Something very interesting happened the other day: BBC News Online allowed through an article that was slightly critical of the President, and even pointed out His escalation of Bush’s war policies. Because the BBC is generally relentless in their positive coverage, support, and plain old propaganda on behalf of the White House, I thought it was important to give credit where it’s due, even if there are a couple of problems with the piece. If it wasn’t such a rare event, it wouldn’t seem so remarkable. But it is.
Andrew North is actually allowed to frown, if only gently, at the fact that a Noble Peace Prize winner was the deciding vote in starting yet another war. Even the sub-editor tasked with writing the headline gets into the act.
Libya: Barack Obama’s step from Nobel winner to warrior
Why it took Andrew North to do this and not the BBC North America editor, Mark Mardell, I have no idea. Mardell is the one who is supposed to be giving his insight on these things, explaining the issues to us, helping create that rapport with the US the BBC wants you to have.
North begins by outlining the current wars He’s running:
It probably wasn’t what the Nobel committee had in mind when it awarded the Peace Prize to President Barack Obama two years ago.
Two months later he ramped up the war in Afghanistan, sending in 30,000 extra US troops.
Now he has ordered massive air strikes on Libya – with United Nations backing, but still with the United States in the lead.
Judged by his actions, this supposedly anti-war president looks almost as warlike as President George W Bush.
If you include Mr Obama’s increased use of drone strikes in Pakistan and Yemen, he’s got the US involved in more conflicts than his much-criticised predecessor.
I have to say I’m impressed. This is the first time I’ve seen this presented in a BBC report. There have been others mentioning various elements individually, but no one has put it together like this and actually point the finger at the Nobel laureate this way. Of course, it’s a bit silly to say that the current President is “almost as warlike” as His predecessor when the very next sentence contradicts it by saying that He is involved in even more conflicts, but I’ll let that slide. After all, one can’t expect a believer to abandon his faith all in one go.
Then we get the obligatory defense:
Judged by Mr Obama’s words though, he is in plenty of internal conflict over his decisions.
Far from beating the drums of war, he keeps highlighting the risks and promising US action on Libya will last “days not weeks”.
He is conflicted, alright. He ran on a platform of shrinking the US’s position in the world (whether one likes it or not, that’s what it amounts to), and allowed the media to define His foreign policy goals as being dialogue and smart diplomacy above all else. President Teddy Roosevelt used to say that a good policy was to “speak softly, and carry a big stick.” (He didn’t originally use it in regards to military action, but it came to be used that way later.) The current President, however, wanted to speak softly and carry not a stick but a big carrot.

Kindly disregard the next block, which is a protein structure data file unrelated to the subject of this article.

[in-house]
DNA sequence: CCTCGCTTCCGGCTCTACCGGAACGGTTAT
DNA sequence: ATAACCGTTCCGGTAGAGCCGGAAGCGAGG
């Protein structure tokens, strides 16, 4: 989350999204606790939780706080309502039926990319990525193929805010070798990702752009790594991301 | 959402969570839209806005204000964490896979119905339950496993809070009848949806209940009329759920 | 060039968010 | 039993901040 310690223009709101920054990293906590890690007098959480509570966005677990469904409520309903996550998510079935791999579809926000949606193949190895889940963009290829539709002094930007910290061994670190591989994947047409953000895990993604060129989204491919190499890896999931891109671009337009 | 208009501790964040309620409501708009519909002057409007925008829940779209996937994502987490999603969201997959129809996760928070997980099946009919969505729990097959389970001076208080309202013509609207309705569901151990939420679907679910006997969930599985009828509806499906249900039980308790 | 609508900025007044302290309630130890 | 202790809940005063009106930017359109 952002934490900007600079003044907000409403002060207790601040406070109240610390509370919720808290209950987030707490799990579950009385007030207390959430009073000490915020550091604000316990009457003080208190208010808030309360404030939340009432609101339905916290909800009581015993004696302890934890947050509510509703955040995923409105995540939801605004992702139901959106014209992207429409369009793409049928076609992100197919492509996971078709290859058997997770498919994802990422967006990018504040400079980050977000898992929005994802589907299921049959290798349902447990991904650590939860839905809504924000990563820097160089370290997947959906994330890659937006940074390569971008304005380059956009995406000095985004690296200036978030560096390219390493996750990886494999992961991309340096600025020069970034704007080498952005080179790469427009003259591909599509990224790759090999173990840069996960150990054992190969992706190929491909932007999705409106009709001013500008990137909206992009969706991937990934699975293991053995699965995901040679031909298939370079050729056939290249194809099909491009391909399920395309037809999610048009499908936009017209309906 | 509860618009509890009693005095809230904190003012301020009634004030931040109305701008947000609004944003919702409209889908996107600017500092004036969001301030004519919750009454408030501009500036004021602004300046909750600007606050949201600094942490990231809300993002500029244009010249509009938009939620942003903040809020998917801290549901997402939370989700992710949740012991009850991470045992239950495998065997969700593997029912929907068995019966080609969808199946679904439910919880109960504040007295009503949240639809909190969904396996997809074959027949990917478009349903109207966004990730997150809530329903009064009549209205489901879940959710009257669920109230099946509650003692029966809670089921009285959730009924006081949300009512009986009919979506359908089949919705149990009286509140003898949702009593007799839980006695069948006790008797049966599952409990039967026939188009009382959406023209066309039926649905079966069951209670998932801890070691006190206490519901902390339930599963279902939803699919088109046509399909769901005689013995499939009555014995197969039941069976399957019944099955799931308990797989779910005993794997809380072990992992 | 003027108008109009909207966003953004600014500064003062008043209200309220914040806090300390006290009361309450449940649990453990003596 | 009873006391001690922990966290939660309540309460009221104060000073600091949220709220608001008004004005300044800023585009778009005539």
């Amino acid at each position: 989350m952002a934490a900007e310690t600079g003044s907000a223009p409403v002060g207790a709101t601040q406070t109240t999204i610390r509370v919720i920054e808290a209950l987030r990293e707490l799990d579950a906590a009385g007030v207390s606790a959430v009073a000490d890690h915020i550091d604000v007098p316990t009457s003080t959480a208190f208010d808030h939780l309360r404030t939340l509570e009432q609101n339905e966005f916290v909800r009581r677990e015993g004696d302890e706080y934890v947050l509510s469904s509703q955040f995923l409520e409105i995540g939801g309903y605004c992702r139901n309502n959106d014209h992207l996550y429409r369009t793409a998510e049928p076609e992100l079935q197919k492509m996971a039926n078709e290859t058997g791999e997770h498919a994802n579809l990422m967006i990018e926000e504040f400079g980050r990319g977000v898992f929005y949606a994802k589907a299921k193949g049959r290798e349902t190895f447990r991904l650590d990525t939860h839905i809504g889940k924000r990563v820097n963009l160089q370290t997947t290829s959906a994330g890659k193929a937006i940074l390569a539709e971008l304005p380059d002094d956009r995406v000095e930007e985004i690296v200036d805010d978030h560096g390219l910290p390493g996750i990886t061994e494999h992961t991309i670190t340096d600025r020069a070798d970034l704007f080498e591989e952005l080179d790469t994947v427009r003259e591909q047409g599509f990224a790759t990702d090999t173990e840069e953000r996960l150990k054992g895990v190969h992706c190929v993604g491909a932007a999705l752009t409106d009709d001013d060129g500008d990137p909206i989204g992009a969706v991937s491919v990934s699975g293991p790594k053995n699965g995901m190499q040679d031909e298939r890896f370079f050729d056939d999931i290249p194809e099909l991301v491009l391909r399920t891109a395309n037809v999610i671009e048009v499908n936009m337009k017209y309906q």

One can imagine how difficult it must have been for Him, then, when the world asked Him to bring out the big stick of US military force. He must hate it. North’s analysis of the hows and whys, though, seems to misunderstand what’s really going on.
Take a glance at the opinion polls and you can see why.
Less than a week since the first cruise missiles were launched, the clock is already ticking on how long Americans will back him.
Polls by Gallup, CBS and CNN since the attack show Mr Obama’s approval ratings hovering around 50%.
Now, I can find a couple of other polls which show His approval ratings even lower, but it’s only a few percentage points, and not not worth splitting hairs over. We all know this is more or less where His ratings have been for some time, even dipping a couple points below 50% here and there, which is key to North’s goal here. What he’s trying to do is point out how odd it is that His approval ratings are still so low.
Hardly encouraging, when the start of a military campaign is usually the high point of public support.
This is where North’s analysis goes off the rails. The public isn’t displeased with the fact that He’s started a military campaign, per se, but with the way he
dithered deliberated for weeks while the rest of the world (including the Secretary of State and other officials) was wondering if there was anyone at home. North then makes an astonishing comparison:
Surveys gave President Bush 90% approval ratings when he went into Afghanistan after the 9/11 attacks.
Even for the early stages of the 2003 Iraq invasion, his ratings were over 60%. They went downhill from then on.
Now, I don’t believe that North thinks that we United Statesians are such warmongers, always calling for what Mardell described as an “unapologetically aggressive America storming ahead”, full stop, regardless of the circumstances. So when the President starts yet another war, North doesn’t expect us to foam at the mouth and wave the flag and worship our leader, just because we’re happy for another bit of the old ultra-violence. It’s very clumsy, but North is setting up the reader to understand that, while the public had a reason to be overwhelmingly in favor of invading Afghanistan, there is no such motivation this time.